Broadway/Off-Broadway Review

Notebook, Illinoise: Jerking Tears, Dazzling Dance

If sentimentality is your thing, The Notebook is definitely for you. Based on Nicholas Sparks’ 1996 best-selling novel, which became Nick Cassavetes’ 2004 cult-favorite film, this musical mines every treacly plot point for maximum tearjerking effect.

Joy Woods and Ryan Vasquez in The Notebook.
Credit: Julieta Cervantes

The story features a simplistic plot twist which you should be able to figure out early on even if you haven’t read the book or seen the movie. Dementia patient Ally receives daily visits from fellow nursing-home resident Noah who reads her the story of a volatile romance from a handwritten notebook. As the story is acted out by two sets of younger lovers at different ages, it’s gradually revealed they are the protagonists in the story and Noah is reading it to her to restore her memories of their life together. The conflict is class-based as Ally’s well-off parents—particularly her snobbish, but practical mother played by the wonderful Andrea Burns—reject the working-class Noah as a suitable prospect for their college-bound daughter. (Ironically, all of the roles have cast in a color-blind manner, so race and ethnicity do not enter into the mix.)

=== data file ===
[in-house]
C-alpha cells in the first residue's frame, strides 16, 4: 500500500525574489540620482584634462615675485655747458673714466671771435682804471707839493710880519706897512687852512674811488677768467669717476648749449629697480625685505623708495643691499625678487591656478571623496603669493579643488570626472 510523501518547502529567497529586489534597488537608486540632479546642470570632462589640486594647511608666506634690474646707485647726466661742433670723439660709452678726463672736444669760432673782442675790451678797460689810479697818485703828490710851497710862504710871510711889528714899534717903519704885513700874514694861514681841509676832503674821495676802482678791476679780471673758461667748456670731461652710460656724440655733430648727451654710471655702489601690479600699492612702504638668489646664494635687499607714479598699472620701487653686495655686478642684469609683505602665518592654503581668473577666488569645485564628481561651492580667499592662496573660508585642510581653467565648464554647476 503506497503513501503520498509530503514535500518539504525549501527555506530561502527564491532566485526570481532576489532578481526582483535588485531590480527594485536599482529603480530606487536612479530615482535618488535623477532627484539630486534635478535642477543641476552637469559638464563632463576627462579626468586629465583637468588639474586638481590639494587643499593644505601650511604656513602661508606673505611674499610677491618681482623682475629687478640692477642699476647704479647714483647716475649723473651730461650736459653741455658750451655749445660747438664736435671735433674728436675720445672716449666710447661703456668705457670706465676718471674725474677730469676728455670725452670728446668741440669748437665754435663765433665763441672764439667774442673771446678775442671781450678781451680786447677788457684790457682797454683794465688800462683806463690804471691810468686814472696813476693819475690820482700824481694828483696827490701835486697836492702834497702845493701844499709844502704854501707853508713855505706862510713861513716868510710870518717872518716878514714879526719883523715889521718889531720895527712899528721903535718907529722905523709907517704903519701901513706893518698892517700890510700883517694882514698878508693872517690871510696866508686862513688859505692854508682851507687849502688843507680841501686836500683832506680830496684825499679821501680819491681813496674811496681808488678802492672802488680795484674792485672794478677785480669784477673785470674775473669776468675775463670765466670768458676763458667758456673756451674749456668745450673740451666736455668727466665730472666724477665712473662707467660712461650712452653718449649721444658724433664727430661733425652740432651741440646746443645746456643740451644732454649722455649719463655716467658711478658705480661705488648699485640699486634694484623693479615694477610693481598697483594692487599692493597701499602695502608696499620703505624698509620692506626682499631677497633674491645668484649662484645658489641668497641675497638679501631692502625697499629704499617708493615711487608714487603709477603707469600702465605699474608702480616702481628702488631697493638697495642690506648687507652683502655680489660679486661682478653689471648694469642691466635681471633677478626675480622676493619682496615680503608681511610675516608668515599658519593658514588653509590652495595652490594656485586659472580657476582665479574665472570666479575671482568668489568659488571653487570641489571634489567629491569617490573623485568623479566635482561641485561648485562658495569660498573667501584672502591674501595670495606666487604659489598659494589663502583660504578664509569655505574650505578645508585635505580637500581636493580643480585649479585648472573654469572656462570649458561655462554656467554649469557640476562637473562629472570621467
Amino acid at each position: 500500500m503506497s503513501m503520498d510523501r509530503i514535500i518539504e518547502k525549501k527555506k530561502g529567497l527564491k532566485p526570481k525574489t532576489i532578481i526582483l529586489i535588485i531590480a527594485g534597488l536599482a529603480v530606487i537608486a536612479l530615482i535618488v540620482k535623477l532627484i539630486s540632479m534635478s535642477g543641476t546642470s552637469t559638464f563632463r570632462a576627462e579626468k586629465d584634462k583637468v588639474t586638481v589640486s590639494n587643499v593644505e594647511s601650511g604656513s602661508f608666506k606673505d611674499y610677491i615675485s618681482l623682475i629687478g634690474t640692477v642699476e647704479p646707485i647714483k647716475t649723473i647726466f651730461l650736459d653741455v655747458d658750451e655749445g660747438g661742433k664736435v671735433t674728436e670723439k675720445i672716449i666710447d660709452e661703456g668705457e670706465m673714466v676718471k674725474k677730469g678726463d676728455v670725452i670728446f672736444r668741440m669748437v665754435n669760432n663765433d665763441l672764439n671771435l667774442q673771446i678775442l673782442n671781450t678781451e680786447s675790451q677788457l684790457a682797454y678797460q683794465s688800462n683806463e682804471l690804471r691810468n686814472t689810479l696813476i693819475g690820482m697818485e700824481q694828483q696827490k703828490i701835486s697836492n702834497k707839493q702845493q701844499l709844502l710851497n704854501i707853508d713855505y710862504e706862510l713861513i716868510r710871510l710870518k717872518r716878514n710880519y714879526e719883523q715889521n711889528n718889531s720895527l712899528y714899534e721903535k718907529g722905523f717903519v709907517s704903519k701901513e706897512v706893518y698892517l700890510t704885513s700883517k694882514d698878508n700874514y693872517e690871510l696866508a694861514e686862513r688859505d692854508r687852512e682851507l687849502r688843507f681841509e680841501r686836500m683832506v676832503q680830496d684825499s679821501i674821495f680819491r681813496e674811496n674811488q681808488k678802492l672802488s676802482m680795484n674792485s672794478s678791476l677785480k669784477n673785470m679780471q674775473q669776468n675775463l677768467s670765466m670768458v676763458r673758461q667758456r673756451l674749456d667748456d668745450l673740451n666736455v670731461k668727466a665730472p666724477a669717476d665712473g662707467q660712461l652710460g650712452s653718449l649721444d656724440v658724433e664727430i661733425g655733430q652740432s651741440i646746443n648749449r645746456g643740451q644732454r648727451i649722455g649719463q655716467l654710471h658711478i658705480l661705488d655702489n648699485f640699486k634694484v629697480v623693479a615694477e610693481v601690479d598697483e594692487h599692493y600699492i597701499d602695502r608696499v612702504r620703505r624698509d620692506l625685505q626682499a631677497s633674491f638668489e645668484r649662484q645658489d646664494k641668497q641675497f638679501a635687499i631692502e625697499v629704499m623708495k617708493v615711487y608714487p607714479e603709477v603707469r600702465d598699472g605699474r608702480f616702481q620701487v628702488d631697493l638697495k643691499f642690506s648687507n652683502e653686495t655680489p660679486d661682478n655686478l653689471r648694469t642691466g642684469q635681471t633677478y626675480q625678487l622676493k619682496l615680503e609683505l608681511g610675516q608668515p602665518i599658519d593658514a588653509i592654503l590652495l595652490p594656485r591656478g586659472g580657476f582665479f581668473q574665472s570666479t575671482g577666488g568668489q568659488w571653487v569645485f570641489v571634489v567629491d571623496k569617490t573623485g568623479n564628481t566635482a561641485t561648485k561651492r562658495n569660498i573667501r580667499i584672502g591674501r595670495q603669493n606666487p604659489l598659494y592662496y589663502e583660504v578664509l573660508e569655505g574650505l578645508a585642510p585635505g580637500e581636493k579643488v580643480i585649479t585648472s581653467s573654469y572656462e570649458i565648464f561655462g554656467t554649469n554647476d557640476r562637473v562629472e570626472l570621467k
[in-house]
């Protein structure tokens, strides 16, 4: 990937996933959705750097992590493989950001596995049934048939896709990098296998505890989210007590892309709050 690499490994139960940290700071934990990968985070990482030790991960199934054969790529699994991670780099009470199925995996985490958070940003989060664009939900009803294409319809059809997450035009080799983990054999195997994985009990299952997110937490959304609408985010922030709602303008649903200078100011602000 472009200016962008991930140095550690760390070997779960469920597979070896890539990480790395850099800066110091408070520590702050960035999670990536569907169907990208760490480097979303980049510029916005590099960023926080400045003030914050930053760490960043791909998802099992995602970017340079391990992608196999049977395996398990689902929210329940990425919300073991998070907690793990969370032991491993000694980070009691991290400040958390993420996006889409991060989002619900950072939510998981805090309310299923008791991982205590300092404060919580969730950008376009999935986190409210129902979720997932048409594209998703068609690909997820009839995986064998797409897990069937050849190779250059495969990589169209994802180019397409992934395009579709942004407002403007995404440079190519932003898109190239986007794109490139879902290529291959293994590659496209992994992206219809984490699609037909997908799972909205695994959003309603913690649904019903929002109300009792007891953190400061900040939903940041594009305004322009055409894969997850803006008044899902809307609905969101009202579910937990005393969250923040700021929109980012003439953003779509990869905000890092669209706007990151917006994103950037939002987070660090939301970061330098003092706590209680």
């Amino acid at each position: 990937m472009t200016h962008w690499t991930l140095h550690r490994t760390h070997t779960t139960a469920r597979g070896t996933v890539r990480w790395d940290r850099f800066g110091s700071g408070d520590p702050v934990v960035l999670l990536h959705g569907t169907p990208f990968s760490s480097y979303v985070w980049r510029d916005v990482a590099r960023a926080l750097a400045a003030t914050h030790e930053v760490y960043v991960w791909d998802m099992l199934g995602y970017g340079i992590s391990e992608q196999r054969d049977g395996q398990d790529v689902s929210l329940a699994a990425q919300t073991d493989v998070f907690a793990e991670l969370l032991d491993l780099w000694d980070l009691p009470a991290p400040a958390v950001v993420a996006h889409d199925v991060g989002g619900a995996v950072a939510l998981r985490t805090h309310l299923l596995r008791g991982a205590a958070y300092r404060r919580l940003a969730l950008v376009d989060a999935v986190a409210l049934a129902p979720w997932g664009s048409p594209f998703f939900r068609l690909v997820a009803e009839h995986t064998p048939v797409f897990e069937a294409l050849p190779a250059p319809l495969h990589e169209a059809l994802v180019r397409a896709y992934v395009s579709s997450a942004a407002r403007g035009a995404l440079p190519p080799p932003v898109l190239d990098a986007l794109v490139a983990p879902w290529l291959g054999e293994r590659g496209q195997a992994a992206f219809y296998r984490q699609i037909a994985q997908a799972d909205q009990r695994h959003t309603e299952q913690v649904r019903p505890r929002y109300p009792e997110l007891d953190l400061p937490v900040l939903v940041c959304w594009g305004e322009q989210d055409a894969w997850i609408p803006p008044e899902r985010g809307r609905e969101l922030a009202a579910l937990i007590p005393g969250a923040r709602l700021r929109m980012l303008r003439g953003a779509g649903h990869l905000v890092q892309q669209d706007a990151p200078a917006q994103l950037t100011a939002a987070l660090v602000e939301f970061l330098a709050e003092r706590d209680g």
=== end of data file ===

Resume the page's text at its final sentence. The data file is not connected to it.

Maryann Plunkett, Joy Woods and Jordan Tyson in The Notebook.
Credit: Julieta Cervantes

Maryann Plunkett is especially moving as the older Ally, feelingly conveying her desperate search for meaning in a clouded, consuming world. Dorian Harewood is effecting as the Older Noah, his love for Ally driving him despite numerous infirmities. Joy Woods stands out as Middle Ally. She has the sharpest conflict to play and delivers a complex performance, sometimes comic, sometimes heartbreaking. She battles between a pragmatic match with public defender Lon (Chase Del Rey doing the best he can in a role diminished from the film) and her true amour Noah, who has renovated the dream house of their teenage romance (Ryan Vasquez is virile and tender as Middle Noah). Jordan Tyson and John Cardoza are adorably smitten as the youngest pair of lovers. Carson Stewart nicely provides extra character details in the dual role of Noah’s teen pal and a helpful physical therapist at the nursing home.

John Cardoza, Dorian Harewood, and Ryan Vasquez in The Notebook.
Credit: Julieta Cervantes

The ever-resourceful Michael Greif (Rent, this season’s Days of Wine and Rose and Hell’s Kitchen) and Schele Williams deliver a proficient, slick production employing David Zinn and Brett J. Banakis’ flexible set to cinematically convey a variety of locales including a pond with real water. (We also get a real rainstorm.) Paloma Young’s costumes help get the characters’ identities straight, but don’t tell us much about the various time periods. The cast is professional and passionate. The score by Ingrid Michaelson is pleasant enough, but not particularly memorable. Bekah Brunstetter’s book tries to keep the syrup-level to a minimum and juggles the multiple timelines with dexterity. All of these elements are at a Broadway-level and your mileage may vary depending on your sugar tolerance, but for fans of weepy romances, The Notebook should fit on your shelf.